Mica Minerals – Richard WestonPosted: November 17, 2015
Today was much more difficult than yesterday.
Having completed three designs for the ‘by children, for children’ collection, it was time to start making Mica patterns. This is where things got difficult. Richard showed me four of his favourite Mica images and asked me to make some patterns from them. Not just any patterns, but patterns that are in the style of those created during the 1951 Festival of Briton. Having never heard of this festival I started by looking these up; the designs are a collection of sciences meets art in a very old fashioned design setting. With this in mind I selected a few of the Mica images that I liked and started to create designs; started being the operative word.
I started quite a few design but I couldn’t seem finish them. I’ve saved them away, in case inspiration strikes and I can work on them some more, but I really seem to have a mental block on this morning. One thing I found really difficult was connecting with the Mica, in particular the Mica that Richard wanted me to use. The colours within these Mica were gold, florescent yellow and a luminous red; colours I really don’t like, so finding pieces within these minerals to cut and take into a pattern was a real challenge.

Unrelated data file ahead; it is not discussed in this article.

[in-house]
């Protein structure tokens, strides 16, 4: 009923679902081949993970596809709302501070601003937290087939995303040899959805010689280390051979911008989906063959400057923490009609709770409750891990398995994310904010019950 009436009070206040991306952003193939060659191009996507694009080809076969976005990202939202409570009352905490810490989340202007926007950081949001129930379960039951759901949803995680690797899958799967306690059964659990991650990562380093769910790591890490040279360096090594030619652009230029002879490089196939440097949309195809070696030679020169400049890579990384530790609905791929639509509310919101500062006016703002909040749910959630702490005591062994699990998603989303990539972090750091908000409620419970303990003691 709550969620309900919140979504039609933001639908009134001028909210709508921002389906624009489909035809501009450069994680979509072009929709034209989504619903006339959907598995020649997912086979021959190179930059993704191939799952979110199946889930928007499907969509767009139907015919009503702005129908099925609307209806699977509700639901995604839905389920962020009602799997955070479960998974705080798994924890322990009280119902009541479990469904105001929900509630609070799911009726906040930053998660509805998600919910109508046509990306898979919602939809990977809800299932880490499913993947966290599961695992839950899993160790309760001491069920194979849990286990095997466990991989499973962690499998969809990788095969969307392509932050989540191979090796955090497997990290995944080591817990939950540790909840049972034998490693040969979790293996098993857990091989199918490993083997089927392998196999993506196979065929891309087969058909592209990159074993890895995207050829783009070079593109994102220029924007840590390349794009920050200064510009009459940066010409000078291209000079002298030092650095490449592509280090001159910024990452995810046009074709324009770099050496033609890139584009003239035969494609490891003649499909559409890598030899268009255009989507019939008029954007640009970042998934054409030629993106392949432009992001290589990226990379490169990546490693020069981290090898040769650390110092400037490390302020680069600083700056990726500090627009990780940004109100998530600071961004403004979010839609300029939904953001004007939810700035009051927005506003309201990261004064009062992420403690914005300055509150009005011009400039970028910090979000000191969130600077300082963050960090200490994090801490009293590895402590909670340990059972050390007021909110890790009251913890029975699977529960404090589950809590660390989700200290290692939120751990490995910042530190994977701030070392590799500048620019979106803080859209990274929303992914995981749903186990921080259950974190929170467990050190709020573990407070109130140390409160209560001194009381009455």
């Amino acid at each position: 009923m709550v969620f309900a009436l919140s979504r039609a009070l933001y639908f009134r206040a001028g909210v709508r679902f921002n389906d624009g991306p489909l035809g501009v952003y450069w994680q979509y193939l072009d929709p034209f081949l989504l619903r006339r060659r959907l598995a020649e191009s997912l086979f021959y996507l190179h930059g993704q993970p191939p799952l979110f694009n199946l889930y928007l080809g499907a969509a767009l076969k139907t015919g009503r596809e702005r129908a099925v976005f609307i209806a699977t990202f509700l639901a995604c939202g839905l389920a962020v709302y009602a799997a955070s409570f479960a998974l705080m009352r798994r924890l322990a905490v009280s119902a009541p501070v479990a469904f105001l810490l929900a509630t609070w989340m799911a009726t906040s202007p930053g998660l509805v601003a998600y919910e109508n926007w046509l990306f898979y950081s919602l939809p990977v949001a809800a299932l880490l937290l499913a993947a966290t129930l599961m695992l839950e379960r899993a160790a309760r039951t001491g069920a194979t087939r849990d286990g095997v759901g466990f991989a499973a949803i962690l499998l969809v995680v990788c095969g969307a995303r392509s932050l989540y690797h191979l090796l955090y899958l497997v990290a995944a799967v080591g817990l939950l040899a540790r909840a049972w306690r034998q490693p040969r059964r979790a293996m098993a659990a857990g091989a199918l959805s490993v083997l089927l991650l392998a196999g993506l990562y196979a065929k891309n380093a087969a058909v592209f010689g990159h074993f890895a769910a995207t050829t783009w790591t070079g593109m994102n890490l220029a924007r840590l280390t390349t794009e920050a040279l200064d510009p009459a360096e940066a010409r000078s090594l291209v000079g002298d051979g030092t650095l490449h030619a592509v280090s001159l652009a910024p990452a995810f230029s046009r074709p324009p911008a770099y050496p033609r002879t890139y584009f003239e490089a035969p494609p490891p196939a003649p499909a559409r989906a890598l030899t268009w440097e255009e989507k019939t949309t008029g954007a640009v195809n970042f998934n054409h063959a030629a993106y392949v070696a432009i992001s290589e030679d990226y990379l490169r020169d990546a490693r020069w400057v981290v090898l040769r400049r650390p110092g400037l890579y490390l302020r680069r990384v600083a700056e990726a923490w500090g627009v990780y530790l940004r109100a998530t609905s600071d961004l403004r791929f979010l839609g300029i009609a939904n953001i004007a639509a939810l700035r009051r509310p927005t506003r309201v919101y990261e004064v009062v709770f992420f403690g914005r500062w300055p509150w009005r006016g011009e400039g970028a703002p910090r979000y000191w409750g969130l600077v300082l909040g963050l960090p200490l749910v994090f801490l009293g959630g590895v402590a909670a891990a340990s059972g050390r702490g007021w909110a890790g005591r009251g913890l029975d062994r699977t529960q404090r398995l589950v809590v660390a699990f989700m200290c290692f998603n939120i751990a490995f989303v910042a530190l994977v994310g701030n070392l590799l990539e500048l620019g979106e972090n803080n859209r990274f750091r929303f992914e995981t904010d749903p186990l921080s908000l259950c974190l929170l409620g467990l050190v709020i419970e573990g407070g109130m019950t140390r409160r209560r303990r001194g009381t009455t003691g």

Firstly I chose little sections from different Mica images that looked like red and orange leaves and started to make a tile on Photoshop, which could be used as a repeat pattern. When I showed this to Richard he couldn’t find a link between this pattern and the patterns from the Festival of Briton, so it was back to the drawing board. I decided to take inspiration from the top right festival pattern, using circular pieces of the Mica mineral to create a revolving design. I thought that this was much more in line with the festival designs, yet it still wasn’t matching up to Richard’s ideas, this is where I found my day becoming much more difficult, my mental block was frustrating and I was finding it really impossible to try and picture how these design would look through Richards eyes.
In the end Richard found a single Mica image and asked me to find interesting shapes, shapes that portrayed animals, and create a pattern that was similar to those I created with the mineralised children’s drawings. I manged to find a few interesting collections within the Mica image which I translated onto a Photoshop tile. As yet I’m still working on this tile and will be tomorrow as well. Further from this Richard has asked me to create four of these designs, to match up to the four that he has of the mineralised children’s patterns. At this time I’m finding the idea quite daunting because of the difficulty I’m having creating just one.